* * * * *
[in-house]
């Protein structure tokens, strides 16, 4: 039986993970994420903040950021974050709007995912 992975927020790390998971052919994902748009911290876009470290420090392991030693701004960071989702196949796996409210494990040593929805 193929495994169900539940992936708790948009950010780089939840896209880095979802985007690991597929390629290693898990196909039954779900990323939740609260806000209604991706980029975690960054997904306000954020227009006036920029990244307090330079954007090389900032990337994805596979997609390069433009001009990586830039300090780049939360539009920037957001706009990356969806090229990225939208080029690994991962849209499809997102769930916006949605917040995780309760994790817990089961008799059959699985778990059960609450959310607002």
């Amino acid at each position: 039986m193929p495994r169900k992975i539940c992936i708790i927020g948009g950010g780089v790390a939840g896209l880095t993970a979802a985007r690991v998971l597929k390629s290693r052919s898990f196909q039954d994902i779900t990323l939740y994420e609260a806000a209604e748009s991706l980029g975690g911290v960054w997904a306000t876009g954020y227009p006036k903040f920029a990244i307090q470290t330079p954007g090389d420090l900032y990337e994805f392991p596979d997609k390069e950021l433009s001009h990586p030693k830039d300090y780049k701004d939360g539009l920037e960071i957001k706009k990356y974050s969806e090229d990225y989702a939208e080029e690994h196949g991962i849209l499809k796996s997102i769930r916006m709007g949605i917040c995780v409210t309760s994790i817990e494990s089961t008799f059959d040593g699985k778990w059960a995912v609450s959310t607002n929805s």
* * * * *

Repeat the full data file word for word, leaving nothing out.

[in-house]
């Protein structure tokens, strides 16, 4: 039986993970994420903040950021974050709007995912 992975927020790390998971052919994902748009911290876009470290420090392991030693701004960071989702196949796996409210494990040593929805 193929495994169900539940992936708790948009950010780089939840896209880095979802985007690991597929390629290693898990196909039954779900990323939740609260806000209604991706980029975690960054997904306000954020227009006036920029990244307090330079954007090389900032990337994805596979997609390069433009001009990586830039300090780049939360539009920037957001706009990356969806090229990225939208080029690994991962849209499809997102769930916006949605917040995780309760994790817990089961008799059959699985778990059960609450959310607002």
């Amino acid at each position: 039986m193929p495994r169900k992975i539940c992936i708790i927020g948009g950010g780089v790390a939840g896209l880095t993970a979802a985007r690991v998971l597929k390629s290693r052919s898990f196909q039954d994902i779900t990323l939740y994420e609260a806000a209604e748009s991706l980029g975690g911290v960054w997904a306000t876009g954020y227009p006036k903040f920029a990244i307090q470290t330079p954007g090389d420090l900032y990337e994805f392991p596979d997609k390069e950021l433009s001009h990586p030693k830039d300090y780049k701004d939360g539009l920037e960071i957001k706009k990356y974050s969806e090229d990225y989702a939208e080029e690994h196949g991962i849209l499809k796996s997102i769930r916006m709007g949605i917040c995780v409210t309760s994790i817990e494990s089961t008799f059959d040593g699985k778990w059960a995912v609450s959310t607002n929805s």